Trump Appeals After Judge Rejects Attempt to Block Documents’ Release

Trump Appeals After Judge Rejects Attempt to Block Documents' Release Trump Appeals After Judge Rejects Attempt to Block Documents' Release (Getty Images)

By Theodore Bunker | Wednesday, 10 November 2021 11:22 AM

Former President Donald Trump filed an appeal on Wednesday, the day after a federal judge rejected his attempt to assert executive privilege and prevent the National Archives from releasing documents to the House committee on the Jan. 6 Capitol attack, USA Today reports.

Trump attorney Jesse Binnall has filed an appeal to the D.C. Circuit Court of Appeals, and argued that unless prevented, the National Archives and Records Administration will release these documents on Friday. USA Today notes that this case will likely end up before the U.S. Supreme Court.

U.S. District Judge Tanya Chutkan denied a preliminary injunction being sought by Trump’s attorneys, noting in her ruling that President Joe Biden is "best positioned" to decide whether or not to waive executive privilege when it comes to the documents that are being sought by the House committee investigating the violent protest at the Capitol on Jan. 6. She also wrote that presidential privilege "exists for the benefit of the Republic, not any individual."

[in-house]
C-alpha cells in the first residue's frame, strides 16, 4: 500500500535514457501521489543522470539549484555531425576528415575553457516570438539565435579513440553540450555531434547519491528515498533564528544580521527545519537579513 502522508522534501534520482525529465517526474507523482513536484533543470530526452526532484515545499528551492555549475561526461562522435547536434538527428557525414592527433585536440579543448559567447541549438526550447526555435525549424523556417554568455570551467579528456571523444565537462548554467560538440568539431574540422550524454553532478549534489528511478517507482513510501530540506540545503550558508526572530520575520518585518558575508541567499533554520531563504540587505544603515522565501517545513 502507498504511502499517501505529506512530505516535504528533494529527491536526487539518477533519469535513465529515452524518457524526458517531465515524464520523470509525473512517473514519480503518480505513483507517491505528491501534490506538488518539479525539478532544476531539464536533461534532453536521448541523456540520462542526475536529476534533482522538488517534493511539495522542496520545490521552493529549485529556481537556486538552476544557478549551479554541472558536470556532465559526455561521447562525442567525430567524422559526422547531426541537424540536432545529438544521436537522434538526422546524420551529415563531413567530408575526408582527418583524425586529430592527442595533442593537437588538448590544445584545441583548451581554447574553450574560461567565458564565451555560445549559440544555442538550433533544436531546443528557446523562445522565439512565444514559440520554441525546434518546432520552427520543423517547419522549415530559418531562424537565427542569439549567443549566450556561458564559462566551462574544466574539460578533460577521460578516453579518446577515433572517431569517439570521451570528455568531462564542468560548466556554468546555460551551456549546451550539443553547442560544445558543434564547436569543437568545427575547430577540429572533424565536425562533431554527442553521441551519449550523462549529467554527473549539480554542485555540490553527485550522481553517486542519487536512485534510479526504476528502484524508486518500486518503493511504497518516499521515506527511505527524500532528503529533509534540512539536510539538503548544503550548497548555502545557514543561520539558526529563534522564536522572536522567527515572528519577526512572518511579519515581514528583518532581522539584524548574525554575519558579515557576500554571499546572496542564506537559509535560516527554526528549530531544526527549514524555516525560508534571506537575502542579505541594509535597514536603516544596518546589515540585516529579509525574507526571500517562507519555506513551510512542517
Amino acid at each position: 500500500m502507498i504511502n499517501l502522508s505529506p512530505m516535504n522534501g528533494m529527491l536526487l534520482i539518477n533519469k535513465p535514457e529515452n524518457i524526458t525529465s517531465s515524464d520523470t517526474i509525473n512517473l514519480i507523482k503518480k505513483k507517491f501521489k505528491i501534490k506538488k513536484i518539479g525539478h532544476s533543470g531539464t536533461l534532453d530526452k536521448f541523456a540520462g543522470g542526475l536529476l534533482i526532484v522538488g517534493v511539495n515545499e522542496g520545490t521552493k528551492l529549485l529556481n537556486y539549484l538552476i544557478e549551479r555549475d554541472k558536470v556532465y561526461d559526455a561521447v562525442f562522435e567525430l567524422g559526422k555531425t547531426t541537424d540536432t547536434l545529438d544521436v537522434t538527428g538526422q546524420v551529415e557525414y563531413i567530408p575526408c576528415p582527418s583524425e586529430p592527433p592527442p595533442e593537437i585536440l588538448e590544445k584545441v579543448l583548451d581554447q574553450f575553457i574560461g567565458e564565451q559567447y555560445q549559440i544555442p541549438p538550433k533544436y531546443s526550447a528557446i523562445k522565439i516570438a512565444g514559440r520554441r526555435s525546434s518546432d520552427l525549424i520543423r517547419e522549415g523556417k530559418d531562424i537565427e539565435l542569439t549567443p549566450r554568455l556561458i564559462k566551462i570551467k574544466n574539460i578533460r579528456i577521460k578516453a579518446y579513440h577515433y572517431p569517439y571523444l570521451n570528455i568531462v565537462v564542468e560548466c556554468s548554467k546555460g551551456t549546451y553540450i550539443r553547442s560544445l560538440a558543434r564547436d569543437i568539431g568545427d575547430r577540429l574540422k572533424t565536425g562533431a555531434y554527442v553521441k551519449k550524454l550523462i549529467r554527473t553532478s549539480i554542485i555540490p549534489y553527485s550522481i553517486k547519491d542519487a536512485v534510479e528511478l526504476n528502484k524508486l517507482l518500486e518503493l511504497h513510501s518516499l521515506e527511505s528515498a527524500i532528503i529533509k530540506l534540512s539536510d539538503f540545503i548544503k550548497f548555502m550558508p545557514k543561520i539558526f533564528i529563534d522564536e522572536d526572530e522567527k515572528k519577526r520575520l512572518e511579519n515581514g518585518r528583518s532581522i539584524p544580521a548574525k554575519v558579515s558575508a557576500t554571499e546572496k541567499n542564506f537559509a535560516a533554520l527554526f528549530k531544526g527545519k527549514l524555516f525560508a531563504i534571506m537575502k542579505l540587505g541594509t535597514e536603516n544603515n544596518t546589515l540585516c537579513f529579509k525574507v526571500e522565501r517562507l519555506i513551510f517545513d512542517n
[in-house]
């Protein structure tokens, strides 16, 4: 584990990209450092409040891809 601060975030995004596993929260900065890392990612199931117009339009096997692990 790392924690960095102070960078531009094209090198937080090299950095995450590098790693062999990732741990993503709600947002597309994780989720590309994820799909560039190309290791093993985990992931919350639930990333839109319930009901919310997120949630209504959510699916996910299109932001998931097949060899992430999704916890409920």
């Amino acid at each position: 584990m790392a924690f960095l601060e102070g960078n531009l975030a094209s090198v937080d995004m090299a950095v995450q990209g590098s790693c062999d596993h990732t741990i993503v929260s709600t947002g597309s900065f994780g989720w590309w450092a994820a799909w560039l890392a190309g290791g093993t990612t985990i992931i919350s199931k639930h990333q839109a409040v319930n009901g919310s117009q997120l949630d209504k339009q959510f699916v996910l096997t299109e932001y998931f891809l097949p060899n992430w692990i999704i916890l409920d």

"At bottom, this is a dispute between a former and incumbent President," Chutkan wrote. "And the Supreme Court has already made clear that in such circumstances, the incumbent’s view is accorded greater weight."

She said that Trump "does not acknowledge the deference owed to the incumbent President’s judgment," and goes on to add that "Presidents are not kings, and Plaintiff [Trump] is not President. He retains the right to assert that his records are privileged, but the incumbent President ‘is not constitutionally obliged to honor’ that assertion."

The judge went on to say that "the public interest lies in permitting – not enjoining – the combined will of the legislative and executive branches to study the events that led to and occurred on January 6, and to consider legislation to prevent such events from ever occurring again."

Original Article